One thing about polyamory and non-monogamy that's both a blessing and a curse is that working through feelings and needs becomes an art form. It is not a scientific discovery that everyone has different needs. Throw in different sexual orientations and gender identities -- straight, gay, bi, pansexual, transgender, queer -- and there are questions that rotate around attraction among other partners. Preferences (there is more than one style of BDSM or even having a non-kink partner) are added to the mix, and now you have a juggling game.
I have relationships with people who have different needs and different wants. That will happen. Unless you're attracted to people born under a specific zodiac sign or have a strict rule that every partner needs a certain level of kink, there will always be a few bumps in the road. I still have a partner who, after almost three years, swears up and down that I don't like being "bossed" around all the time. I attempt to explain to him that when I'm with partners like him who aren't into control, I get some time to relax and take a short break. One thing I keep in mind is that everyone has his or her own perspective. I could try to sell someone on my perspective, but if someone really isn't open to it, then I'm wasting my breath and my time.
The question: how to fix the bumps resulting from folks' different strokes and needs.
I'm not going to rant and rave about communication in this blog. At this point I would hope that you have already communicated with your partner. If you're not communicating with your partner, there are other things at play, and some more close observation will help in the relationship.
What I am going to suggest are some concepts (some of which might be foreign) to remember when trying to understand different folks with different strokes and different needs.
Their Other Partners May Just Not Be Into You
Big whammy right there. A few readers may be sitting there, in awe, going, "But I'm so loveable! I don't do anything wrong!" This comes down to two things: perspective and compatibility. I say this in reference to both other partners and your partners' partners. I have partners who are into strict dominance/submission structures, and I have partners who are relaxed in that area. I have some partners who like to snuggle most of the time and go out on vanilla dates, while another partner doesn't want to be involved in a vanilla sense.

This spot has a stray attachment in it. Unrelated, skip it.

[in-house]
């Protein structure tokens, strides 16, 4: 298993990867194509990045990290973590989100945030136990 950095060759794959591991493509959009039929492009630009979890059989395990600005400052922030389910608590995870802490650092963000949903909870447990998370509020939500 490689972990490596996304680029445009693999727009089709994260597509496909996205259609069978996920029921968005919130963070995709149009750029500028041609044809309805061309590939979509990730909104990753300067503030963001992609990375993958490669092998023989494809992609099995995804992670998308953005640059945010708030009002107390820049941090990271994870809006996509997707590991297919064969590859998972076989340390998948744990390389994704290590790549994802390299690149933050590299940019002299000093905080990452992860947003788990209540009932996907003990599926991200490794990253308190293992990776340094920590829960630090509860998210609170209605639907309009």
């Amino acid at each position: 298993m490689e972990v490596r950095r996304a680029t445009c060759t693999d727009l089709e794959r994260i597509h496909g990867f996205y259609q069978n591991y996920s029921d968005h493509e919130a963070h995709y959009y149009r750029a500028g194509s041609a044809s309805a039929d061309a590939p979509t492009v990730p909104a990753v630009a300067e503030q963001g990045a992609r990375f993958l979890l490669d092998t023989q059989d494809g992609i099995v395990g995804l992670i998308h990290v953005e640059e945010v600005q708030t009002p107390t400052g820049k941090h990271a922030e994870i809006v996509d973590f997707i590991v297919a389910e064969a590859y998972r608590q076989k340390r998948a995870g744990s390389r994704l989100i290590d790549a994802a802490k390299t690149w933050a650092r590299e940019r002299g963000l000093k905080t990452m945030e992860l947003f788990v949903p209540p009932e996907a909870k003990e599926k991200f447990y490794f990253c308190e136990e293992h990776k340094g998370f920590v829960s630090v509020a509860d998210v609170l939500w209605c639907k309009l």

Perspectives are the troublemaker. If someone thinks I'm a threat of some kind, labels me "weird," or completely shuts me out, that energy becomes prevalent in relationship. I also have been in situations where I think others were just a tad too needy ("Look at me! Look at me! Look at me now!"), and in situations where I was just not attracted to them. It really comes down to personality for me.
Everyone has their bad days. At one point or another, everyone fits these labels. It's important to remember that when you're involved with anyone monogamous or poly. Communication may help with other partners, and it may not help. Look down below for more information.
But They Are Into You. They Like Like You (Nudge, Nudge)
When it comes to sexual orientation, what is your stroke? Are you attracted to everyone? Is it totally based on looks? (That sounds shallow but I'll accept it as an answer.) Is it based on personality? Do you want to have sexual relations with everyone that you partner is having them with, or do you want it exclusive with one person? Do you not want to have sex with a partner's partner?
Here is where people need maturity. As I mentioned above, it may not always work out. I avoid giving direct answers when asked whom I'm attracted to; instead, I try to make it obvious with my actions. Sometimes that would need vocalization, but if you are also on the end of things where you think you are attracted to someone who isn't attracted to you sexually (either your partner or their partners), take an honest look at it. Is it something that is going to happen, or are you going to get hurt in the end?
Despite some views on partners being intimate with each other, not all partners need to be intimate with each other. Please repeat that, people; it's important to remember that. Any forms of kink can be done without intimacy. It's called being good friends.
Laying Out All the Cards: It Can Go Either Way
I will be honest with my readers: I do have a lot of D/S rules that happen throughout my day. Some of the rules affect my other relationships. I need to be honest with people who are involved with me that my relationships need to comply with a few rules, or it may not work. Laying out each rule may seem limiting to other people involved. You may have your own personal rules. Do you consider safe sex important? I hope that it is important, but what is your form of safe sex? Are there certain things that are sacred to another partner that will be kept within that relationship? If watching South Park in footy pajamas while eating Chunky Monkey ice cream is important to your other partner, then that activity needs respect.
Sometimes the rules and limitations won't mesh. My needs have changed from five years ago; in fact, my needs have changed from a year ago. It's how you readjust that is important.
How will Donald Trump’s first 100 days impact YOU? Subscribe, choose the community that you most identify with or want to learn more about and we’ll send you the news that matters most once a week throughout Trump’s first 100 days in office. Learn more